In this presentation, Mike Taylor and Matt Wedel (the two main guys behind the SV-POW blog) aimed to find out by taking a close look at some neck vertebrae from other Barosaurus fossils to see if they could calculate just how big was BIG.

First they discussed three neck vertebrae dug up in Utah. These bones have all the right features for Barosaurus, but depending on exactly which part of the neck they come from (this can be difficult to determine without the rest of the neck) they are at least 1.5 times the size of the bones in the AMNH skeleton. Second, they examined a single isolated vertebra that has been going by the name Supersaurus, but which these researchers concluded is actually from a large Barosaurus. This one they could identify as the ninth neck vertebra (called the ‘C9’), and it is twice as long as the C9 in the AMNH skeleton.

Apparently, the length of neck vertebrae is pretty consistent with the full length of the neck, which means these two specimens would have had full neck lengths of at least 13 meters in the first, and a whopping 17 meters in the second specimen. Like I said, the "big" AMNH skeleton isn't all that big.

When I read this, I found myself wondering if a Barosaurus with a neck twice as long as the AMNH skeleton would also have a full body twice as long. But according to a paper by Melstrom et al., the neck of Barosaurus actually got proportionately longer as it grew older. I imagine it could only grow so much before the dinosaur toppled forward!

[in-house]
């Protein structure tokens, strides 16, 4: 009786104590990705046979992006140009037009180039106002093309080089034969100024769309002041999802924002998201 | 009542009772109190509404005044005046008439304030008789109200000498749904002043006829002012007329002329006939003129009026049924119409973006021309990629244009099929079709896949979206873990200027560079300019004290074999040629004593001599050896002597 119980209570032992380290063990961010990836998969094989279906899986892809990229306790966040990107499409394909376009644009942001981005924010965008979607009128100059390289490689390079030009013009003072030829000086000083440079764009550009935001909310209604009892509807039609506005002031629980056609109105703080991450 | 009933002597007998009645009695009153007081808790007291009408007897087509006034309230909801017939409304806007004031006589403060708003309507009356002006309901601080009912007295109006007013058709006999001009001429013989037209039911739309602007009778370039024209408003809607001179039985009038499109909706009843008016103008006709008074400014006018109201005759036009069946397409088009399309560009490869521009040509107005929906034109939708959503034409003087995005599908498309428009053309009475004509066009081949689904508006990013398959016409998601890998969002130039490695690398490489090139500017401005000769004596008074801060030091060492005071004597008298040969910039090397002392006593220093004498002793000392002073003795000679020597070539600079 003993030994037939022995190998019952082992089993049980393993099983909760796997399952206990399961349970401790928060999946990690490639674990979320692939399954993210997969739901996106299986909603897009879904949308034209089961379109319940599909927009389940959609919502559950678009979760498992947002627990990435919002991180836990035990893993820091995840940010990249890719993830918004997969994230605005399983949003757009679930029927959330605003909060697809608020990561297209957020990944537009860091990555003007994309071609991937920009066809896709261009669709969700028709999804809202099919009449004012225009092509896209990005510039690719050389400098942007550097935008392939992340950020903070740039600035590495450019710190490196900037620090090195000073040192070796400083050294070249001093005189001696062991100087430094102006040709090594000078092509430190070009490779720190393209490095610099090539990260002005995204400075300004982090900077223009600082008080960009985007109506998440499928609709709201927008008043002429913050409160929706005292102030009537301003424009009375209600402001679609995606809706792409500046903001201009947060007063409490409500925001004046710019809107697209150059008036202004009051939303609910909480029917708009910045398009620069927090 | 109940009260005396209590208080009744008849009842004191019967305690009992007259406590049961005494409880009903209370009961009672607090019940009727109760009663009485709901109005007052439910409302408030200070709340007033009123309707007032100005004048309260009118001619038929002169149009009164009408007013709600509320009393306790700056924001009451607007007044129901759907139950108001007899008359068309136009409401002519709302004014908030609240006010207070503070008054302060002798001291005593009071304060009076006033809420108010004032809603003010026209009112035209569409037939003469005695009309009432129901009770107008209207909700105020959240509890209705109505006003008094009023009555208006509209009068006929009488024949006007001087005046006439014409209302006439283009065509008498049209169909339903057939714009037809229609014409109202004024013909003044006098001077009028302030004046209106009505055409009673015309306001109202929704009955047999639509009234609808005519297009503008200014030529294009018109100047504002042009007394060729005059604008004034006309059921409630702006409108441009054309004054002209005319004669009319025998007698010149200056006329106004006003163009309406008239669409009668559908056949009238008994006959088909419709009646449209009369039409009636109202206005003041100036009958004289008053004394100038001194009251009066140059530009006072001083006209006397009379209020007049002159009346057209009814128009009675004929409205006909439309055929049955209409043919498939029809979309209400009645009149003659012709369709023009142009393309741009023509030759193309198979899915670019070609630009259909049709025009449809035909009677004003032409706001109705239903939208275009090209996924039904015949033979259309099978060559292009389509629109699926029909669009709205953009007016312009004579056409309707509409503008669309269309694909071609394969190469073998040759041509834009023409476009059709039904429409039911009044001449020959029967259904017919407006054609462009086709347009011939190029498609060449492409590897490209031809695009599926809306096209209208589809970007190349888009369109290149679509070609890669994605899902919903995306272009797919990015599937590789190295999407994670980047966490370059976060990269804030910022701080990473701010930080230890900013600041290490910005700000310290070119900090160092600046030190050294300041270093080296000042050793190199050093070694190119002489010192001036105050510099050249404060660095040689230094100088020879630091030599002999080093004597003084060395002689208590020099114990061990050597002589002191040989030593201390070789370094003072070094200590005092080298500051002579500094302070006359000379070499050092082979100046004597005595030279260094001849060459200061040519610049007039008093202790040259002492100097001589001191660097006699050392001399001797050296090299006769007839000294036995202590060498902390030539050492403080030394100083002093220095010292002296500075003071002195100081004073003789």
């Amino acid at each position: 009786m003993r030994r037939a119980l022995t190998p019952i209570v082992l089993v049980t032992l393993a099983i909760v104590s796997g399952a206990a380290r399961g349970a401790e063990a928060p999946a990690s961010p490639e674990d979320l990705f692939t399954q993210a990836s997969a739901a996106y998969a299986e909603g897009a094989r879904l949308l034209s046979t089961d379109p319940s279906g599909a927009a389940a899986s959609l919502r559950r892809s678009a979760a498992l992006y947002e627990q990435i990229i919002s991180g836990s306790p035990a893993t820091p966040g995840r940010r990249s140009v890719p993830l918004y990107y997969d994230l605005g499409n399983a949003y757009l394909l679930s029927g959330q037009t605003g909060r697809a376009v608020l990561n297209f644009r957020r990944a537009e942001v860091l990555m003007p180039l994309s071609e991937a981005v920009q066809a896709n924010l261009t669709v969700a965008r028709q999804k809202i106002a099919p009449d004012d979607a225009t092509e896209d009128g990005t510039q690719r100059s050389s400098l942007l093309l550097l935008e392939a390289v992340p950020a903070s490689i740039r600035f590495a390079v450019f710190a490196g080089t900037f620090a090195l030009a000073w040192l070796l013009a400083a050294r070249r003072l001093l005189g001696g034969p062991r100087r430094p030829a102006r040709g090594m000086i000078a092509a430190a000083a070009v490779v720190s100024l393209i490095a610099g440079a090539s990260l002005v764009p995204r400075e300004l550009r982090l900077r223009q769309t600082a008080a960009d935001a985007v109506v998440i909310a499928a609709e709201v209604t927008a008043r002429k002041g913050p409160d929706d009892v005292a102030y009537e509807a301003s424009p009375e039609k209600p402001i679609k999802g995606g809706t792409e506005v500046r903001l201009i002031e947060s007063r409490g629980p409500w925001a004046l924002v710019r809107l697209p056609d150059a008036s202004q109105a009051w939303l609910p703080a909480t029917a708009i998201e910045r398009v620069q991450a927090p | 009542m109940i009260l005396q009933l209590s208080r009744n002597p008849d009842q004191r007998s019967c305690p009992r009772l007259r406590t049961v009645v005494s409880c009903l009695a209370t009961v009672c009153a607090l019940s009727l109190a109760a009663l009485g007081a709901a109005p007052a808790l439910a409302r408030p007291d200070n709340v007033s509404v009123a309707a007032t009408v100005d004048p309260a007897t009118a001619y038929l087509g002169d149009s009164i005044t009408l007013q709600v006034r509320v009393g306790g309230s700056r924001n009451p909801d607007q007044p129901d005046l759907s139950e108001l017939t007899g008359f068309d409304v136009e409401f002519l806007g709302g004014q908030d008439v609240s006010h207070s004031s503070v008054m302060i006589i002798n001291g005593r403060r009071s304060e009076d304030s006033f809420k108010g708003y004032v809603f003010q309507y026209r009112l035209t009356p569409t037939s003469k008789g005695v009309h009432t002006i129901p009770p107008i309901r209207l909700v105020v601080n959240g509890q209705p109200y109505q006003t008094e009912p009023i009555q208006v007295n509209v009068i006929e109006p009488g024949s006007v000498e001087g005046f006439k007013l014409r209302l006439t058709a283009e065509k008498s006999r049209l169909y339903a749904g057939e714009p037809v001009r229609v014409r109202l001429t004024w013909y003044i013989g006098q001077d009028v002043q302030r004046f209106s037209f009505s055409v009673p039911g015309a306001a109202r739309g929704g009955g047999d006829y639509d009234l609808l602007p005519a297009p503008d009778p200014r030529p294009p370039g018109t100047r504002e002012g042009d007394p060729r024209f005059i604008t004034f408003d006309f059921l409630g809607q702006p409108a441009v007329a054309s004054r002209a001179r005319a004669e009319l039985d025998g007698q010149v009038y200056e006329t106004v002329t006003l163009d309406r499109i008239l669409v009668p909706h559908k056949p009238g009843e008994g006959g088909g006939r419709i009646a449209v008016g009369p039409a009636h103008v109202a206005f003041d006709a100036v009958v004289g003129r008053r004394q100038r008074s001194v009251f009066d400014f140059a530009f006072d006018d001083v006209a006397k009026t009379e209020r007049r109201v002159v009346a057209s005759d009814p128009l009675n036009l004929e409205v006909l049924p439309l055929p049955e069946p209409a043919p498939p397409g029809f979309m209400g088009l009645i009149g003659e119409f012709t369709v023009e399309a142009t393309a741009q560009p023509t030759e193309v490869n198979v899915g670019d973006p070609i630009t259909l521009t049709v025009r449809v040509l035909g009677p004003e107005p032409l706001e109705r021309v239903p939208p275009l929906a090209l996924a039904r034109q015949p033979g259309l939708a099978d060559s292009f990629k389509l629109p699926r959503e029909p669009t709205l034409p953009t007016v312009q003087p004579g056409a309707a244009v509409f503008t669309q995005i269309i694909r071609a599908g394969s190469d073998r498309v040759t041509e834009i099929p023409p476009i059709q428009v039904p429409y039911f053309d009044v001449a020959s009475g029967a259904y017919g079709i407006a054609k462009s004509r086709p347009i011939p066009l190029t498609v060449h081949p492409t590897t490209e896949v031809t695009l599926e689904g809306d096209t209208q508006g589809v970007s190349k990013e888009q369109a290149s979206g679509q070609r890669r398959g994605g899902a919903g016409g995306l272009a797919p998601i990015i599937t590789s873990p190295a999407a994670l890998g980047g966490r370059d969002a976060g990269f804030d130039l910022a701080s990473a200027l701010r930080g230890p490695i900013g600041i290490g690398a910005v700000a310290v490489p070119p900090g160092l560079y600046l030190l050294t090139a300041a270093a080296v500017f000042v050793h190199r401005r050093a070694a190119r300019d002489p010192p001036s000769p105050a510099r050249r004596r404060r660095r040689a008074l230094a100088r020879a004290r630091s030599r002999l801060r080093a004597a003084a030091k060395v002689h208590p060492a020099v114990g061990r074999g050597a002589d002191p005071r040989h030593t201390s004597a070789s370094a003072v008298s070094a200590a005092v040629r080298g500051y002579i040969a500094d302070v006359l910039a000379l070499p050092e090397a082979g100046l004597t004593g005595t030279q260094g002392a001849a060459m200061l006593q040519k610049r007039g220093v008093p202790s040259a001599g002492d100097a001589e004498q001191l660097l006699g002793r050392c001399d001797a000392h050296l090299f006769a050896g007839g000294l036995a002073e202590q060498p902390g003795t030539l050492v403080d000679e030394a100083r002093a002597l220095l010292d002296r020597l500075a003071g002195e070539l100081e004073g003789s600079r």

Tiny, Camouflaged Psittacosaurus

One of the most exciting recent developments in paleontology has been the discovery that we can detect the colors of fossil animals. Coloration can reveal all sorts of excellent information about an animal. In this case, Jakob Vinther and colleagues are using colors to interpret habitat.

The dinosaur in this case is little Psittacosaurus, and the fossil is so well-preserved that the researchers were able to identify patterns in its scales and colors, and duplicate them onto a life-sized (which is pretty small) model. They found that this dinosaur was darker on its back, lighter on the underside of its tail and belly, and had a dark face with some patterning along its back.

The pattern of dark-on-top-light-on-bottom is very common in modern animals. It’s called counter-shading, and it works like this: When light from the sun hits an object, like an animal, it illuminates the top and casts the bottom in shadow. In many animals, vision is tuned to pick up on this contrast to identify three-dimensional objects. If an critter's natural coloration is dark on top and light on bottom, it lessens the contrast between back and belly, reducing the effects of shading and making the animal appear more “flat” than 3D, and thus harder to see.

Animals' coloration is often reflective of their habitat. In a heavily forested environment an animal may have patterns of dark and light all across its body to “counter” the splotchy light that shines through leaves. Vinther and colleagues wondered if they could figure out Psittacosaurus’ habitat from its color.

Here's how they went about it: They made a second life-sized model, this one all gray. They put it in different lighting conditions (different weather, different habitats) and took pictures of the shadows cast on it. Then, digitally, they inversed the colors in the photos (switched darks for lights) and identified which “switched” pattern best fit the actual pattern of the dinosaur, to see which habitat’s lighting was best “countered” by the dinosaur’s natural coloration. Awesome.

What they found, as you might expect, is that the patterns on Psittacosaurus best matched a closed habitat with plenty of overhead tree cover,which fits well with the fact that the area where it is found also contains lots of evidence of ancient trees. This little dino would have been well-hidden among the patchy light filtering through the leaves.